Atlantic Multidecadal Oscillation (AMO) North Atlantic Oscillation (NAO) Pacific Decadal Oscillation. New Study Finds A Robust Link Between European Temperatures And Solar Activity Via AMO/NAO Modulation. By Kenneth Richard on 22.
October 2020 European winter temperature variability is “dominated” by the North Atlantic Oscillation (NAO), which is, in turn, modulated by solar activity. Even proponents of anthropogenic global warming (AGW) agree natural processes (AMO, NAO, ENSO, solar forcing, volcanism) drive temperature variability. But they insist the rising temperature trend is human-caused. So if we don’t have a regional upward trend, is the non-warming natural or anthropogenic?
Lüdecke et al., 2020 find temperatures across Europe have been oscillating, not rising in linear fashion, for the last century. No Mention Of CO2: New Study Shows African Climate Variability Strongly Linked To Natural Cycles. Africa climate variability linked to natural oceanic and solar cycles, a new study affirms.
No mention of CO2. Image source: “Decadal and multidecadal natural variability of African rainfall“. A new study analyzes patterns of natural rainfall variability and can provide crucial assistance to African countries in seasonal rainfall forecasting for agriculture and protection against droughts & heavy rains. Understanding natural cycles the key to model projections Sufficient rainfall is the basic condition for high-yield agriculture and food security for the population. A group of researchers led by Horst-Joachim Lüdecke wanted to know more and meticulously searched for patterns in the monthly rainfall data of 49 African countries for the period 1901 to 2017 using statistical methods. “Large number of robust correlations” The scientists compared the rainfall fluctuations with five oceanic indices of natural origin that are firmly established in science, as well as with solar activity. Internal Multidecadal and Interdecadal Climate Oscillations: Absence of Evidence Is No Evidence of Absence.
Reposted under a Creative Commons License Gisela Müller-Plath* Department of Psychology and Ergonomics, Technische Universität Berlin, Berlin, Germany Introduction The present paper contributes a critical commentary on the recent finding by Mann, M.
E., Steinman, B. Climate oscillations are recurring large-scale fluctuations in the surface temperatures of the oceans in connection with the atmosphere. After briefly sketching the rationale and method of M20, I will elaborate on these three points. In Parts Of Japan, Mean Maximum Temperatures May Be More Impacted By Remote Ocean Cycles Than By CO2. By P Gosselin on 26.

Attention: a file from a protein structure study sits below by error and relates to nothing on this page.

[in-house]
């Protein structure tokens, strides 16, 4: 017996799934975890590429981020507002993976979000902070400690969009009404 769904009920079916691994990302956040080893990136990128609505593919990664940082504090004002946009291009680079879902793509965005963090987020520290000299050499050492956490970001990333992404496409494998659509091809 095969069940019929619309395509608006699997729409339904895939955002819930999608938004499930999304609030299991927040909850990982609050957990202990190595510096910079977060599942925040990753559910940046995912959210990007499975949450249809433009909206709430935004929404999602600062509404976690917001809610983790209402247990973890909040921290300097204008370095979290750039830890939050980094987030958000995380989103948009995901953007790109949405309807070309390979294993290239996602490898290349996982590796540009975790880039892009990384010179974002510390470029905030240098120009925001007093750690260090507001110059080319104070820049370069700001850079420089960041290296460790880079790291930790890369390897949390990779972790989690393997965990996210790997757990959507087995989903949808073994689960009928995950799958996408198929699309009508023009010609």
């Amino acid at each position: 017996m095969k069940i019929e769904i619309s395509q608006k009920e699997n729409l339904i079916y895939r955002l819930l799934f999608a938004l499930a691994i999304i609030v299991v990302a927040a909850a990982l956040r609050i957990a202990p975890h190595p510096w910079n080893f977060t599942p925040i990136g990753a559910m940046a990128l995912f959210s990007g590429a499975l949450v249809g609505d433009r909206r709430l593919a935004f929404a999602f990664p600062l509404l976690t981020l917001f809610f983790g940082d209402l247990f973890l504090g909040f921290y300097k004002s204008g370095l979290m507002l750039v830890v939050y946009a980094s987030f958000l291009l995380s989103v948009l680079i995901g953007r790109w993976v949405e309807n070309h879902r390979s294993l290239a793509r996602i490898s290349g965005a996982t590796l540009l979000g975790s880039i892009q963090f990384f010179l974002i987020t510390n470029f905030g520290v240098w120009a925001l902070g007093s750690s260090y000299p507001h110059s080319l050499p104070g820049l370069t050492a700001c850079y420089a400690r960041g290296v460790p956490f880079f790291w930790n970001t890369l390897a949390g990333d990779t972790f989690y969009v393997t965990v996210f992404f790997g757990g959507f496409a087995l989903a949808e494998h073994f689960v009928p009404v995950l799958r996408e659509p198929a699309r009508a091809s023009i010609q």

September 2020 By Kirye and Pierre Gosselin Today, according to government scientists, CO2 is supposed to be the dominant climate driver, overwhelming all the other power natural forces such as solar variability and oceanic cycles. Policymakers Misled…New Nature Study “Casts Doubt On Forecasts Of Regional Climate Change” New Study: North America Has Been Cooling Since 1998 – With No Significant Overall Warming Since 1982. By Kenneth Richard on 14.
March 2019 Image Source: Gan et al., 2019 North America (180-0°N, 15-60°N) has been characterized as a “major cooling center” by the authors of a new paper (Gan et al., 2019) published in Earth and Space Science. The continent warmed from 1982-1998, but a cooling trend since 1998 has nearly wiped out all the previous warming. Overall, there has been no significant temperature change in North America since 1982.
The warming and cooling trends, especially the daily temperature minimum (Tmin), are well-correlated (r=0.71) with the path of the Atlantic Multidecadal Oscillation (AMO) during 1950-2014, leading the authors to conclude that the temperature trends over this 32-year period are “a result of” natural changes in the AMO. Climate Fish Tales. What’s Natural?
Guest essay by Jim Steele American folk lore is filled with stories of how Native Americans observed changes in wildlife and foretold future weather changes. I was fascinated by an 1800s story of Native Americans inhabiting regions around Marysville, California who had moved down into the river valleys during drought years. They then moved to higher ground before devastating floods occurred. Did they understand California’s natural climate cycles? Observing salmon has certainly improved modern climate science. Scientists soon realized the observed alternating patterns in fish abundance not only coincided with those puzzling changes in ocean surface temperatures, but also with regional drought-flood cycles, glacier growth and retreat, and tree-line advances and retreats. The newly characterized PDO had yet to be included in climate models. Similar fish tales have been reported globally. And there is a truly optimistic fish tale.
Contact: firstname.lastname@example.org. Early 20th century global warming. By Judith Curry A careful look at the early 20th century global warming, which is almost as large as the warming since 1950.
Until we can explain the early 20th century warming, I have little confidence IPCC and NCA4 attribution statements regarding the cause of the recent warming. This is an issue that has long interested me. Peter Webster wrote a previous post Mid 20th Century Global(?) Warming, which focused on the warm bump that culminated in the 1940’s. In response to the Ocean Heat Content thread, David Appell posted a link to this paper on twitter: The early 20th century warming: Anomalies, causes and consequences Gabi Hegerl, Stefan Bronniman, Andrew Shurer, Tim Cowan Abstract: “The most pronounced warming in the historical global climate record prior to the recent warming occurred over the first half of the 20th century and is known as the Early Twentieth Century Warming (ETCW). This paper ‘shocked’ me for several reasons. Concluding statement: The data Let’s look at the data. Earth Science Reviews FG 2016.